MJM Lawyers

MJM Lawyers Knowledge Base

It’s what you know.

Family Provision case - financial disclosure

Smith v Moore [2020] NSWSC 1446

Williams J

Facts: Yvonne Gwendoline Smith (‘the deceased’) passed away on 25 June 2018, leaving eight of her nine children and a Will dated 20 August 2014 (‘the Will’). The Will gifted pecuniary legacies to 6 of the deceased’s 8 surviving children and left the residue of her estate to two of her daughters as tenants in common in equal shares. The defendant, Ruth, was appointed Executor of the deceased’s estate and was one of the two daughters to receive the remainder of the estate. The Plaintiff, Ken, received $30,000 from the deceased’s estate pursuant to the Will. The parties agreed that the value of the estate as at the date of the hearing was $619,567.71. By way of summons, the Plaintiff commenced proceedings seeking an order that provision be made from the deceased’s estate and/or notional estate for his maintenance, education and advancement in life.

The Plaintiff contended that he had a close and loving relationship with the deceased. At the time of the hearing, he was 63 years old, working as a painter with debts in the amount of approximately $115,454. He sought further provision in the amount of $150,000, in addition to the $30,000 already received.

The Defendant propounded two reasons for which the Plaintiff should not receive additional funds from the deceased’s estate. The first reason was that the Plaintiff’s evidence in relation to his financial circumstances was not sufficient to enable to Court to assess his financial position even at a ‘broad outline’ level. The second reason was that the Plaintiff did not have a close and loving relationship with the deceased; rather their contact was sporadic and cursory.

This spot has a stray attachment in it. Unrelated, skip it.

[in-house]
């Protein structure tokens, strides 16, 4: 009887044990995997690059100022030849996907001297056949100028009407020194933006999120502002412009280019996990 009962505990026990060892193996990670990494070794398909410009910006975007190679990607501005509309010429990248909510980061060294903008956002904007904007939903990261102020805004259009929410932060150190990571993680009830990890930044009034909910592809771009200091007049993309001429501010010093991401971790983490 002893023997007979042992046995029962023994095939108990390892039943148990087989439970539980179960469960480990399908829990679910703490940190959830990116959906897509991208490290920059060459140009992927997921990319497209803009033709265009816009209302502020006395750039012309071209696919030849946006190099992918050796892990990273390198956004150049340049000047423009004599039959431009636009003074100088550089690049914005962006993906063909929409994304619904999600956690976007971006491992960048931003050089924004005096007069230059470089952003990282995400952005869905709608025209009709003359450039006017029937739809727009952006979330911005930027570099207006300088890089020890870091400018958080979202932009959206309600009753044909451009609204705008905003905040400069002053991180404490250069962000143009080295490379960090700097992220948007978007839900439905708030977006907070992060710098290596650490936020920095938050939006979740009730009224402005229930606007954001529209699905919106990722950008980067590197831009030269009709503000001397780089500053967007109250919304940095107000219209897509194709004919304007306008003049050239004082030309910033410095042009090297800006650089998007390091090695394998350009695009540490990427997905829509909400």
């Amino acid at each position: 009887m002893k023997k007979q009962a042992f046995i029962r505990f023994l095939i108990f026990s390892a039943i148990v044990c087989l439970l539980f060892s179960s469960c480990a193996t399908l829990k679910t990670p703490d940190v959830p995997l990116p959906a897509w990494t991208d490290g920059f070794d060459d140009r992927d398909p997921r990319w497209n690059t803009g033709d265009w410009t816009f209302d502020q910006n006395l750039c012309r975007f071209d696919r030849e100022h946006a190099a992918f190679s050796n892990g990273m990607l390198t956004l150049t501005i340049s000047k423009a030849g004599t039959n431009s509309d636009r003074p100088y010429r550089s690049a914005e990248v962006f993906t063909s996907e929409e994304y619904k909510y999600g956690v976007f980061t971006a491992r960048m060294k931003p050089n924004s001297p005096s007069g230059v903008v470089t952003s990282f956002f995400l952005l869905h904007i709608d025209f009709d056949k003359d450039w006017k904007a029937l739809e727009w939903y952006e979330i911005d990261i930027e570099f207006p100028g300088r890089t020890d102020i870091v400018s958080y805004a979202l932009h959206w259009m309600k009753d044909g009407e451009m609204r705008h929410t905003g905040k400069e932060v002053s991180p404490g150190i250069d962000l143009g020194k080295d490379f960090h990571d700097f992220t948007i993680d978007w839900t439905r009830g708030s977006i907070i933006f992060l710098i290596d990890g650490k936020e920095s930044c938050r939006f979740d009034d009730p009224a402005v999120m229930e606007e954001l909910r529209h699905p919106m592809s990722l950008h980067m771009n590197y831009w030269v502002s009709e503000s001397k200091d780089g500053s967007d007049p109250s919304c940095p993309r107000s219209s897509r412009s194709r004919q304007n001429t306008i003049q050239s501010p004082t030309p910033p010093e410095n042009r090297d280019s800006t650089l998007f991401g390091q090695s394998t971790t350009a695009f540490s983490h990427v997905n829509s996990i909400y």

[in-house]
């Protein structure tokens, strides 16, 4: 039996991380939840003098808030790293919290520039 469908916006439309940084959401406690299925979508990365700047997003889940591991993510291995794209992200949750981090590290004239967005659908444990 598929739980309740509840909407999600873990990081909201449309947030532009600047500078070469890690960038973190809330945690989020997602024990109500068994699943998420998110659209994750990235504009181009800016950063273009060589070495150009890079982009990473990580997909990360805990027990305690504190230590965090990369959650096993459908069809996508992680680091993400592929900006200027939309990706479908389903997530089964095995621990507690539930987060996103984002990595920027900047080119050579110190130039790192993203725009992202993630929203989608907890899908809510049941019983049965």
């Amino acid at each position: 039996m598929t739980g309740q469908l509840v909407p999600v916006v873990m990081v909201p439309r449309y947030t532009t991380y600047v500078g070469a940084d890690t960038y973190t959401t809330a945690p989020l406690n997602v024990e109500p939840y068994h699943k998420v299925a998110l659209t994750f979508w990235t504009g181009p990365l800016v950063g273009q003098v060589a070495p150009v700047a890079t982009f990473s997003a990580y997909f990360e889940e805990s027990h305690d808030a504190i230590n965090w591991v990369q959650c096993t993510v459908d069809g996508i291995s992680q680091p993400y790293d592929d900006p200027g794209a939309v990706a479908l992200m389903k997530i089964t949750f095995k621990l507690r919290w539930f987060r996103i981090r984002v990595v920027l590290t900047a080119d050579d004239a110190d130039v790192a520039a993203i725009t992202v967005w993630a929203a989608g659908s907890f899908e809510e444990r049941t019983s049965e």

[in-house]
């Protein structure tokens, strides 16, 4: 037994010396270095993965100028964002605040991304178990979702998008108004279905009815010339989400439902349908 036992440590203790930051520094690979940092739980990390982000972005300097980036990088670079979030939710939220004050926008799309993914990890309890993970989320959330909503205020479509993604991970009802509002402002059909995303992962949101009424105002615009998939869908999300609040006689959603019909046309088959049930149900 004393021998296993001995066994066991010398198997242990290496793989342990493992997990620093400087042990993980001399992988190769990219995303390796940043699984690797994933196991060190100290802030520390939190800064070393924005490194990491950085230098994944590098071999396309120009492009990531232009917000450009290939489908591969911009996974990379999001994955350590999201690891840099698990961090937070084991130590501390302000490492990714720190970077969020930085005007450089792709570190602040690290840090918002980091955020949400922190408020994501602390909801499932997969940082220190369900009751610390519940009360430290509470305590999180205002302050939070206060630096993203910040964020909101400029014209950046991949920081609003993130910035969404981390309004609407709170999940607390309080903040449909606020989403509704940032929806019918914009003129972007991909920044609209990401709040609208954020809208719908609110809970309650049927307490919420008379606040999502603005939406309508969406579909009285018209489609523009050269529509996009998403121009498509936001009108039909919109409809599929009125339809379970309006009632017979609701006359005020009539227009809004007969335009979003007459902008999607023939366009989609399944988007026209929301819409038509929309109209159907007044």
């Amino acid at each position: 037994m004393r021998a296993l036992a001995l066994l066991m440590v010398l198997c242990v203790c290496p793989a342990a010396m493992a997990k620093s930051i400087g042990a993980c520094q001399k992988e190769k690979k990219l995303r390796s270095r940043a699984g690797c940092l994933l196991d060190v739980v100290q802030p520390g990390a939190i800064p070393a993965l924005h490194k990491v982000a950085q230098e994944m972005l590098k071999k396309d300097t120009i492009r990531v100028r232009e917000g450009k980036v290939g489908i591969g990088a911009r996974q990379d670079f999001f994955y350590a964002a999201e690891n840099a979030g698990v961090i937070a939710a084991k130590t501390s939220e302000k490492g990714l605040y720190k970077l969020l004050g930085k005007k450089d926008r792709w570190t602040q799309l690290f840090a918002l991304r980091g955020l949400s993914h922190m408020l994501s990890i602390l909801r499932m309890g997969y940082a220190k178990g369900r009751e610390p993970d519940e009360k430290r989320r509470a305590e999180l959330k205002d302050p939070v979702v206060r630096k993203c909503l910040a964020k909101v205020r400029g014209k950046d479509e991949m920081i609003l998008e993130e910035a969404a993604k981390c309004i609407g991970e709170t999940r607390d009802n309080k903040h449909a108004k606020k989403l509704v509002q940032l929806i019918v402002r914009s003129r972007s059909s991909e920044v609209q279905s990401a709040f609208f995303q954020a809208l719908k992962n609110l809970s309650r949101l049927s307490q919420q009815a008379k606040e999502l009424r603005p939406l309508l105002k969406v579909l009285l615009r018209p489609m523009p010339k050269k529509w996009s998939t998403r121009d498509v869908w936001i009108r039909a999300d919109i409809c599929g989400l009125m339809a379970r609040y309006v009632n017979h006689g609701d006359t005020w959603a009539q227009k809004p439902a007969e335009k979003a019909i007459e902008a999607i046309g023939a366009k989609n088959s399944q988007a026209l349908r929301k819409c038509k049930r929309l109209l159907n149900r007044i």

Held: Her Honour considered the nature of the relationship between the Plaintiff and his ex-partner, Ms Nelson. Although the Plaintiff contended, and the Court accepted, that he and Ms Nelson were not in a de facto relationship, the Court held that the nature of his relationship with Ms Nelson was one of financial dependence and support. For example, the Court considered the fact that the Plaintiff financially supported Ms Nelson during the time shared a residence in Queensland, and Ms Nelson supported the Plaintiff when he moved to Valla in 2018 in order to continue their relationship. Her Honour rejected the Plaintiff’s evidence that he owed Ms Nelson approximately $50,000, instead concluding that that evidence was artificially manufactured to assist the Plaintiff in his claim.

As to the nature of the relationship of the Plaintiff and the deceased, her Honour concluded that although they had a close and loving relationship up until the Plaintiff was 22, once he moved out of home and subsequently to Queensland in 1985 his in person contact with the deceased decreased to no more than once a year. Her Honour did however consider that the deceased loved the Plaintiff and enjoyed the contact she had with him. It was concluded that the Defendant and her husband had far greater contact with the deceased than the Plaintiff and although the Plaintiff had offered to assist with the deceased’s care and/or work that needed to be done in relation to her home, the Defendant had not taken up his offers.

Williams J ultimately held that due to the lack of reliable financial evidence, it was not possible for the Court to reach the state of positive satisfaction required by s 59(1)(c) of the Succession Act that adequate provision was not made for the Plaintiff in the deceased’s Will. Therefore, the Plaintiff’s claim was dismissed, and costs were ordered to be determined on the papers.